Why Distributed Power Generation?
Distributed power generation means producing energy at its point of use.
The rise of distributed power is being driven by the same forces that are propelling the more global decentralization movement: distributed power technologies are more widely available, smaller, more efficient and less costly today than they were just a decade ago. But the rise of distributed power is also due to the lower capital required in the development of large projects and cost of transmission and distribution lines. Because they are small, they cost much less and can be built and made operational in a much shorter time while involving less risk than larger power plants. Last but not least, distributed power systems can be incrementally added to meet growing energy needs.
Solar PV – The quintessential distributed power technology
Solar PV is the only technology that can deliver power at any size anywhere around the globe under most diverse weather conditions at a price which is constantly decreasing and will be soon even lower than utility scale electricity price (grid parity and below).
With the explosion in the last decade of PV projects all around the world, PV technologies have reached a maturity unequalled by other renewable energy alternatives (see figure below):
Therefore PV is the solution of choice for developing countries and particularly those which lack fossil fuels or hydro resources and are blessed with plenty of sunshine almost every day. This is the case of Africa.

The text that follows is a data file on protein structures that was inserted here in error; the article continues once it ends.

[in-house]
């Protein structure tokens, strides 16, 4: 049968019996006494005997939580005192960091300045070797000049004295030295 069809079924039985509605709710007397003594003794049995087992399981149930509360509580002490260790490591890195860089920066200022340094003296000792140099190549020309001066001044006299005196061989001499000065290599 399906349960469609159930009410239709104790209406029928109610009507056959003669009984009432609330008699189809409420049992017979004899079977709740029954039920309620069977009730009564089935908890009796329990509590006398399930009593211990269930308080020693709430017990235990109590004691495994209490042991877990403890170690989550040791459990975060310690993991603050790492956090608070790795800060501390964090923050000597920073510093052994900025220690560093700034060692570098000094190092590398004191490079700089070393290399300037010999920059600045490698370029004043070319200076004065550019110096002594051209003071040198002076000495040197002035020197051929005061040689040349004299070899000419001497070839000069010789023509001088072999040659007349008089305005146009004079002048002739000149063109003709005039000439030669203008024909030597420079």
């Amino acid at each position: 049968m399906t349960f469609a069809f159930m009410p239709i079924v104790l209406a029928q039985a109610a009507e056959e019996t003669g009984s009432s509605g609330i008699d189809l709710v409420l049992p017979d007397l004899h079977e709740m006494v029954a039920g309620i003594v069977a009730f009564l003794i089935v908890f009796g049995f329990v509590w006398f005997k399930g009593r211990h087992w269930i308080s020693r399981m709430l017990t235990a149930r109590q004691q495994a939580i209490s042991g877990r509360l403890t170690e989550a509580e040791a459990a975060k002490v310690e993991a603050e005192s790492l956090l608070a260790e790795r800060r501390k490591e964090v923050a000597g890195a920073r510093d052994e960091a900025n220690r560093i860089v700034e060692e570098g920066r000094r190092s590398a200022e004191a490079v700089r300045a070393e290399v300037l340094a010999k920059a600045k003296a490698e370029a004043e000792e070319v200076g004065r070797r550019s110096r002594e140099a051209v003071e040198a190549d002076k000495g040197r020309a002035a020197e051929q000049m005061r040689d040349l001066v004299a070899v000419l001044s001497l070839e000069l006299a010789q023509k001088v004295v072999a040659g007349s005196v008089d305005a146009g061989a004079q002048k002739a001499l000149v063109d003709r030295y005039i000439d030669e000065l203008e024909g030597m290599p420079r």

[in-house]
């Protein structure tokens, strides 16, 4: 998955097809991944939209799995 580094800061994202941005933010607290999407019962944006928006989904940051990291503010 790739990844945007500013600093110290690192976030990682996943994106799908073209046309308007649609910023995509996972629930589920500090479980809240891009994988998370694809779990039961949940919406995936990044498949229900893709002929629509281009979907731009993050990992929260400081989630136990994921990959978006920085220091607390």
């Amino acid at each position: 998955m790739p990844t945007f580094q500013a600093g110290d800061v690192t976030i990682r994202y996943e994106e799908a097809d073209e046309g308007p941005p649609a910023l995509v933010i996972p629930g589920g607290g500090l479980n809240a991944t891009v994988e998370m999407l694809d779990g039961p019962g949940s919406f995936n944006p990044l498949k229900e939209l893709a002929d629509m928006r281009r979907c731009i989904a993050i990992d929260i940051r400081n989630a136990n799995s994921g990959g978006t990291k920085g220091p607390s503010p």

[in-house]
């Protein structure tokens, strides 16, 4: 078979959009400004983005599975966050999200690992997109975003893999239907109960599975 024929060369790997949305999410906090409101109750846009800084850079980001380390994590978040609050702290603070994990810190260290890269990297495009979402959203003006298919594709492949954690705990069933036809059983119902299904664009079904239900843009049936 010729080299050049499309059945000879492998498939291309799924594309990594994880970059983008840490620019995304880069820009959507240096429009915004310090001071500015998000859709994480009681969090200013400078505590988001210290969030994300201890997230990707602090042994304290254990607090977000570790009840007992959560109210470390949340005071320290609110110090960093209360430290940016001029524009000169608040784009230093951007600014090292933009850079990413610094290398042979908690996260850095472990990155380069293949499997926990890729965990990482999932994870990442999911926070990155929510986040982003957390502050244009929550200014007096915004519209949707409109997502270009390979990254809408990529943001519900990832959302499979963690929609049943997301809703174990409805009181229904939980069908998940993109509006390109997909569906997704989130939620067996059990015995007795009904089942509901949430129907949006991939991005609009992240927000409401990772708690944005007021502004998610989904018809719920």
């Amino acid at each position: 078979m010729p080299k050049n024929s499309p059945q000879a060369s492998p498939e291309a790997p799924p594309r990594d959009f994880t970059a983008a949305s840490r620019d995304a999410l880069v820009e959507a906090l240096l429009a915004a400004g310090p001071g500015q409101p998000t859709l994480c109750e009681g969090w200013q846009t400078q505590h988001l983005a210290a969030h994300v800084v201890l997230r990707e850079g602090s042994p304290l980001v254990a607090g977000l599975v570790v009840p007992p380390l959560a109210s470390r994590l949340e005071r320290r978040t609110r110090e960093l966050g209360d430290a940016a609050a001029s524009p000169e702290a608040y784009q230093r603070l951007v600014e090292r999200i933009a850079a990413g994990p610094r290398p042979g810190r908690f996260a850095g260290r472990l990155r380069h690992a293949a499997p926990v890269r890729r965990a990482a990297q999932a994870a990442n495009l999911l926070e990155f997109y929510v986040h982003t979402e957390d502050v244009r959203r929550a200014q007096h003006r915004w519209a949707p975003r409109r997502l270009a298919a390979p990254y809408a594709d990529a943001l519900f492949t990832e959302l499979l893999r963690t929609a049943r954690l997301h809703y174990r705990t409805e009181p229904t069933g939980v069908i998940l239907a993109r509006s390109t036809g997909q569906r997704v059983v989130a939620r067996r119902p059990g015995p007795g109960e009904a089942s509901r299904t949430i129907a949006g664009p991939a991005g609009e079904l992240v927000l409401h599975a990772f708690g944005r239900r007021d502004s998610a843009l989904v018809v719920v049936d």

Which is the best technology PV to date?
95% of all PV systems are based on central or string inverters to which PV modules connected in series (string) are connected. This topology has numerous drawbacks which result in significant energy losses over time, risks of electrocution for installers and maintenance personnel, fire hazards, and limited reliability.
Most of those energy losses found their origin in the power mismatch between the modules due to aging, soiling, temperature gradients, cloud fronts, PV module degradation, etc.
In order to reduce those energy losses, manufacturers have proposed reduced sized inverter per module called micro-inverters. However, this alternative has increased dramatically the CAPEX and OPEX and reduced further the reliability of the inverter and its monitoring.
The optimal architecture has been invented by SolarEdge and consists of the exact and right combination of the two: an architecture that has the advantages of micro-inverters at the cost of string inverters while increasing its reliability.
Its consists of very high efficiency DC to DC optimizers at module level connected in series to a simplified, fixed voltage input DC to AC inverter. The robustness and intelligence of this system yields actually to the lowest cost of ownership, i.e, the cost of producing a kWh over the lifetime of the system.